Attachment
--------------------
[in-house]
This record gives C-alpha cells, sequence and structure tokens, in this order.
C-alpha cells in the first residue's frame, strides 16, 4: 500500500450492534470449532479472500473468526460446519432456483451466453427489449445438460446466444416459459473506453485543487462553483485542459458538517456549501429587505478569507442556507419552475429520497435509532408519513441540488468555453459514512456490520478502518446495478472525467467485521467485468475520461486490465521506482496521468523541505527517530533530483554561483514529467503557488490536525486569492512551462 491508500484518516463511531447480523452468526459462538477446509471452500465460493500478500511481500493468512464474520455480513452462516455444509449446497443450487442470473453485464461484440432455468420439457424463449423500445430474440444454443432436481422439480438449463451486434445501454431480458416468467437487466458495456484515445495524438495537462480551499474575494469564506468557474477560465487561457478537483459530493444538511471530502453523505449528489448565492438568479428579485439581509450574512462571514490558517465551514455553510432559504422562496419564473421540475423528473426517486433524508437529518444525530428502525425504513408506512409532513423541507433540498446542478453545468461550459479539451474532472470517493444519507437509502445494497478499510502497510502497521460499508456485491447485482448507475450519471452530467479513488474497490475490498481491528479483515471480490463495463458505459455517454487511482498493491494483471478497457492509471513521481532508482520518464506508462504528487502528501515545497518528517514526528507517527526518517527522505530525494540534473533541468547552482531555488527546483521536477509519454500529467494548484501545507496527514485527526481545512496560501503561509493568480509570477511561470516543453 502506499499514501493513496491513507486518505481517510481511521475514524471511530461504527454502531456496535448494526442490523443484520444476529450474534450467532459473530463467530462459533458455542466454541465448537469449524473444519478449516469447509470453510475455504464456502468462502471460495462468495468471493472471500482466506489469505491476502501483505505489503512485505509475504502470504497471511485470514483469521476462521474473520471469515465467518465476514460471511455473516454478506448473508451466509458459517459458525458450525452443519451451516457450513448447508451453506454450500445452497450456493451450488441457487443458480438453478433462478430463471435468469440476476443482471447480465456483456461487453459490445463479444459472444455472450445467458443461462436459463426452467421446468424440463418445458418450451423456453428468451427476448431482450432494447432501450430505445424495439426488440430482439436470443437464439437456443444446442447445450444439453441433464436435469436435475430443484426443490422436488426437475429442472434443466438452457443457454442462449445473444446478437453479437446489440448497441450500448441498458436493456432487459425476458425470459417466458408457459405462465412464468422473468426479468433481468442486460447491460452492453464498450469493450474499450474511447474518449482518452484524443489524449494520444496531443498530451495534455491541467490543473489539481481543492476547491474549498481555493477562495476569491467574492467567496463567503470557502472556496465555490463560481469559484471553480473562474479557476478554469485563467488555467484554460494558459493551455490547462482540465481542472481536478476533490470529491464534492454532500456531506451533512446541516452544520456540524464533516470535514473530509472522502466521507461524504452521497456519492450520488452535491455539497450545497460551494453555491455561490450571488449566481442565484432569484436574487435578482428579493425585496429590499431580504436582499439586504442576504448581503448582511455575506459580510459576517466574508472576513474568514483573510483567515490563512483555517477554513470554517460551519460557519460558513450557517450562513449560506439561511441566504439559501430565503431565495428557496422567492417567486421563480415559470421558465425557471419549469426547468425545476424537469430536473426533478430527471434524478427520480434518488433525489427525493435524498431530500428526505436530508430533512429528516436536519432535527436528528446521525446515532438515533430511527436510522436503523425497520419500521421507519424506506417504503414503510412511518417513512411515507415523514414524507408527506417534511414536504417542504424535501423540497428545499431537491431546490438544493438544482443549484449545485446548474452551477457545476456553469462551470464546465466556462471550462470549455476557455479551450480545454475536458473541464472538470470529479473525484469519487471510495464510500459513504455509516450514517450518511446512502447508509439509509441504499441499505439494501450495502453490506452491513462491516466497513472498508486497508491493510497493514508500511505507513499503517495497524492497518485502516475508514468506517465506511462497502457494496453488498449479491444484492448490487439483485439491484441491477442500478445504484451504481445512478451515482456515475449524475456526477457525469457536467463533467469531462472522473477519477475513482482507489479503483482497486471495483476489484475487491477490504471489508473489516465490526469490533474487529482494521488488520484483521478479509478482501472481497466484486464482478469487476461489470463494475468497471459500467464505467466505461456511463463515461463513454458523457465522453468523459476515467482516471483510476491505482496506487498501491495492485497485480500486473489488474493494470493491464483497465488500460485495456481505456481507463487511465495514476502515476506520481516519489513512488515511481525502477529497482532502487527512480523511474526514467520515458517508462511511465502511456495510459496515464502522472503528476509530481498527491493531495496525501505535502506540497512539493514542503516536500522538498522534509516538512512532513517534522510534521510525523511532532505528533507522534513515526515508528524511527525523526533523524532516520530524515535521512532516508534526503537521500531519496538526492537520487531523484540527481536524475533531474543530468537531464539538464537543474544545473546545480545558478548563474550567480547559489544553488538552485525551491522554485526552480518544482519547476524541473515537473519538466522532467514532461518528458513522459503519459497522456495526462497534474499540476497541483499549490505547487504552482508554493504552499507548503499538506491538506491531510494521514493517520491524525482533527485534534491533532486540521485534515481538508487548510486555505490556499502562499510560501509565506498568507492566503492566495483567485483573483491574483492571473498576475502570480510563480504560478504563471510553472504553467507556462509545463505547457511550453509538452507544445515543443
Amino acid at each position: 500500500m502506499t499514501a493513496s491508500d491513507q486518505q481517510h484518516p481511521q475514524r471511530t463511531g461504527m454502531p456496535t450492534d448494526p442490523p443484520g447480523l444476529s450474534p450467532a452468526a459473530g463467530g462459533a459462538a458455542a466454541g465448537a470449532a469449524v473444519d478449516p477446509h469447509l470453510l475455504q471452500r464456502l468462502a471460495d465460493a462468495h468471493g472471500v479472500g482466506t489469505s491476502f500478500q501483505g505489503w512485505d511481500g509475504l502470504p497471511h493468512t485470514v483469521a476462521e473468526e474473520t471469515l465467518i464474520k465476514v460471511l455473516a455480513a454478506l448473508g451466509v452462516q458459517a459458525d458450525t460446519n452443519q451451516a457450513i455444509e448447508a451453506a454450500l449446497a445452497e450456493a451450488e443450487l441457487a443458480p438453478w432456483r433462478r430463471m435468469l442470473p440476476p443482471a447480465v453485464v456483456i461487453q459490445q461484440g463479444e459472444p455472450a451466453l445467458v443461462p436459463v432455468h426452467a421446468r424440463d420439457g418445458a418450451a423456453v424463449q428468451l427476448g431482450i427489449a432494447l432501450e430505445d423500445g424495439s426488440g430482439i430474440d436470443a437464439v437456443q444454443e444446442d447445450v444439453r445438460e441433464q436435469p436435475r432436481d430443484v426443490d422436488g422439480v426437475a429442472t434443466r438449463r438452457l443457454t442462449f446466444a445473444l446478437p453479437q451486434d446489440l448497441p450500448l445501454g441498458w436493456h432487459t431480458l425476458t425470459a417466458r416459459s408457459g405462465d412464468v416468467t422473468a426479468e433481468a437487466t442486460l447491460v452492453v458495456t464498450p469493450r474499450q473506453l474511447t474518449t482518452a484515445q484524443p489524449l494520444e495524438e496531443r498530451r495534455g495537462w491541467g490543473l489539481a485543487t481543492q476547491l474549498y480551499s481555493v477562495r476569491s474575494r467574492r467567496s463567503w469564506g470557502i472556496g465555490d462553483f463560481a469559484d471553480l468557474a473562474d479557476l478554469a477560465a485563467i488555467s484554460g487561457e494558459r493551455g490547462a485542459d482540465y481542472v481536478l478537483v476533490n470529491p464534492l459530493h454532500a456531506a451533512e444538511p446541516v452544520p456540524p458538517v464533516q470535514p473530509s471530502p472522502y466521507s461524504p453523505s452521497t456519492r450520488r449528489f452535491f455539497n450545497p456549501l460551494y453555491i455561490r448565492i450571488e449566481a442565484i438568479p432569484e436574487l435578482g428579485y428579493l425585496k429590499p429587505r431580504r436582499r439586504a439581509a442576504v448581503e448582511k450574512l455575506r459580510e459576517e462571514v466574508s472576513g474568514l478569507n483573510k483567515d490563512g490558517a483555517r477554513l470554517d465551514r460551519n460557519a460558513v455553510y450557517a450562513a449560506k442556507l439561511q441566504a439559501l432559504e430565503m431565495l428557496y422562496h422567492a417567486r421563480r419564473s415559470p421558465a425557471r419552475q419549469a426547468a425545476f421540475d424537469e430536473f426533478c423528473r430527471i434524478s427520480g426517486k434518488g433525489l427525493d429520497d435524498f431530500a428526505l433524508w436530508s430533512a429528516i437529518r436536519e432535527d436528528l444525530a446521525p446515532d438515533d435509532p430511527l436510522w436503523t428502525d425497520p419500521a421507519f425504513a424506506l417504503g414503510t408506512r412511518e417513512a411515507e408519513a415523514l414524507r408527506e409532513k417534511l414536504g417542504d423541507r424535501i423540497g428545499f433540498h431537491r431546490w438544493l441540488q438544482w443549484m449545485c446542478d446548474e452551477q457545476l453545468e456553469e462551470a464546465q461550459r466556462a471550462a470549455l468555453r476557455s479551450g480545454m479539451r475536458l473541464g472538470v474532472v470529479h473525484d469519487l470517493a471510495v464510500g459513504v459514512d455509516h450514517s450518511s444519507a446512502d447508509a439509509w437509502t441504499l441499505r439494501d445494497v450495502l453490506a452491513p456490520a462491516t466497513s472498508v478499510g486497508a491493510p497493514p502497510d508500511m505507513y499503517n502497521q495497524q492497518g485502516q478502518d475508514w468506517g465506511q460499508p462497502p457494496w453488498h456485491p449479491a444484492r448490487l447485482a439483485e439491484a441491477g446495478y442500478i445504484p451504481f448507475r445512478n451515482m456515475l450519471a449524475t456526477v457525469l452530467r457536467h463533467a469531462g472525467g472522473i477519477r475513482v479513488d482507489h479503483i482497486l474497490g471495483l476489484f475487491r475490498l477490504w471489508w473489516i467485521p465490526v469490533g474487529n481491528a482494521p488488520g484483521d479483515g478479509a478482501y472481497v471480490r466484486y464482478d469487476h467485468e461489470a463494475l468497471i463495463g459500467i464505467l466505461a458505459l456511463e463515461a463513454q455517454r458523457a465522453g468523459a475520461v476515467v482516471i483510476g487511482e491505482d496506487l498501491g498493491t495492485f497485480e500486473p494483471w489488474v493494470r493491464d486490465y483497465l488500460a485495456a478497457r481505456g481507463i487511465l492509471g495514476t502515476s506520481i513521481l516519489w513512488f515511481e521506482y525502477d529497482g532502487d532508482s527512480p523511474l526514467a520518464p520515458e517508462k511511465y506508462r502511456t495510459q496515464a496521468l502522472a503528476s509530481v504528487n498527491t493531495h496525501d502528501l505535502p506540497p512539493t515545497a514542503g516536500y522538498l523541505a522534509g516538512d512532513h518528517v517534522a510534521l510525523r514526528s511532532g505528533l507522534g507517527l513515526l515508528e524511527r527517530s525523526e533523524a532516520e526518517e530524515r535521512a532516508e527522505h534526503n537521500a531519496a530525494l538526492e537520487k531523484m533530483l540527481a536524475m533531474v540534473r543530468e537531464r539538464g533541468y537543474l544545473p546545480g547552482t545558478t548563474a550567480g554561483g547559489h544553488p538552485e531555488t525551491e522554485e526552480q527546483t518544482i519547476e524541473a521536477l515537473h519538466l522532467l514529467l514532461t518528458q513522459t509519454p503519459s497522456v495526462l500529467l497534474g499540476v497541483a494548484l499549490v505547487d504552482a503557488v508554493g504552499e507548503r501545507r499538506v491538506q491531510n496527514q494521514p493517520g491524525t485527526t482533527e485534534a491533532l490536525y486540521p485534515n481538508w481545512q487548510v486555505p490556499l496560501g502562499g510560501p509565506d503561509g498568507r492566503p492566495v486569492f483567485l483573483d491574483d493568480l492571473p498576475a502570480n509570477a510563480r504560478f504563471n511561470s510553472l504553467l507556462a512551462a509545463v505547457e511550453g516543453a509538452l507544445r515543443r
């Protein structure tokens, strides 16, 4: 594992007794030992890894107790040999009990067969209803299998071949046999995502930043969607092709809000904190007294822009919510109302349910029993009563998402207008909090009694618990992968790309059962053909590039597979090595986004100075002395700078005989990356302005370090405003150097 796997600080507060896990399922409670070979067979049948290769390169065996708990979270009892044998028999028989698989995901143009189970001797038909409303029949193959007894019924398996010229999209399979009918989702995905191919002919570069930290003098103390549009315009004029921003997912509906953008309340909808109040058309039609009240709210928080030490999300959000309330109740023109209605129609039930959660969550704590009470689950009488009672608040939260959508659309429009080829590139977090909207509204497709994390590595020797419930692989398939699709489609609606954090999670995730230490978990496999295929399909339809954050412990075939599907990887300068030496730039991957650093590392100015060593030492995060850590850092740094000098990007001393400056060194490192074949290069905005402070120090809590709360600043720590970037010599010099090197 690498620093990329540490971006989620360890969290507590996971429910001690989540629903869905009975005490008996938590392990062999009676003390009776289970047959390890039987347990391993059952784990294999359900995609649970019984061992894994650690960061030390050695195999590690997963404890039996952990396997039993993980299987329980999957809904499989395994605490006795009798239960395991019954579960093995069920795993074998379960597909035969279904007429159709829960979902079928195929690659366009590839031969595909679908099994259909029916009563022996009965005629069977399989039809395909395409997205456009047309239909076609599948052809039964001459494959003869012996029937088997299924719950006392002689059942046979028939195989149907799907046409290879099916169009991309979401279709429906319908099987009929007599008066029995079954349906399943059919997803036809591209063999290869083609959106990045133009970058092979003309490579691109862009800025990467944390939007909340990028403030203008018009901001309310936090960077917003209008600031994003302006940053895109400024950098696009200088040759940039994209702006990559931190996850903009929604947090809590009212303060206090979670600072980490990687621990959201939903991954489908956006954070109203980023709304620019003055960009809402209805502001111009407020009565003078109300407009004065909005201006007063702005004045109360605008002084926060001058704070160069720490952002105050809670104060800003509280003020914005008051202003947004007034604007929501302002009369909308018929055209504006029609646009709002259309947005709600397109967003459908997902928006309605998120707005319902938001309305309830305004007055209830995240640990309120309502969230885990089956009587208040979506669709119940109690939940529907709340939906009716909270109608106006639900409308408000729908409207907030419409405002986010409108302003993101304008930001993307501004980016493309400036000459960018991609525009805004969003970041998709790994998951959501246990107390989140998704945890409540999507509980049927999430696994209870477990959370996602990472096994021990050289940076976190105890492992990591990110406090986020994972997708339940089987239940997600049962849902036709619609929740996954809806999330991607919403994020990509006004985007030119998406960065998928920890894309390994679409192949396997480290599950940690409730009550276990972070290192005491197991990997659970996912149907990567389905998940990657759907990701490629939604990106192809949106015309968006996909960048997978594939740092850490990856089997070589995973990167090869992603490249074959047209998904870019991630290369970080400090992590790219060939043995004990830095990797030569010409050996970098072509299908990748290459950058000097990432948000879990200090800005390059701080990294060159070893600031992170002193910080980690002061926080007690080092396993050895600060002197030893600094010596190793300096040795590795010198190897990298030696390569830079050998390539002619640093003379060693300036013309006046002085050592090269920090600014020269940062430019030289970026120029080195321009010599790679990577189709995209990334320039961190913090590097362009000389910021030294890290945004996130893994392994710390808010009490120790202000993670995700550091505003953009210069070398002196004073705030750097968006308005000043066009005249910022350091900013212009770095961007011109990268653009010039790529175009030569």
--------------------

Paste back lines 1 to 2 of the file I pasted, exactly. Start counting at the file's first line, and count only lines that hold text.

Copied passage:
[in-house]
This record gives C-alpha cells, sequence and structure tokens, in this order.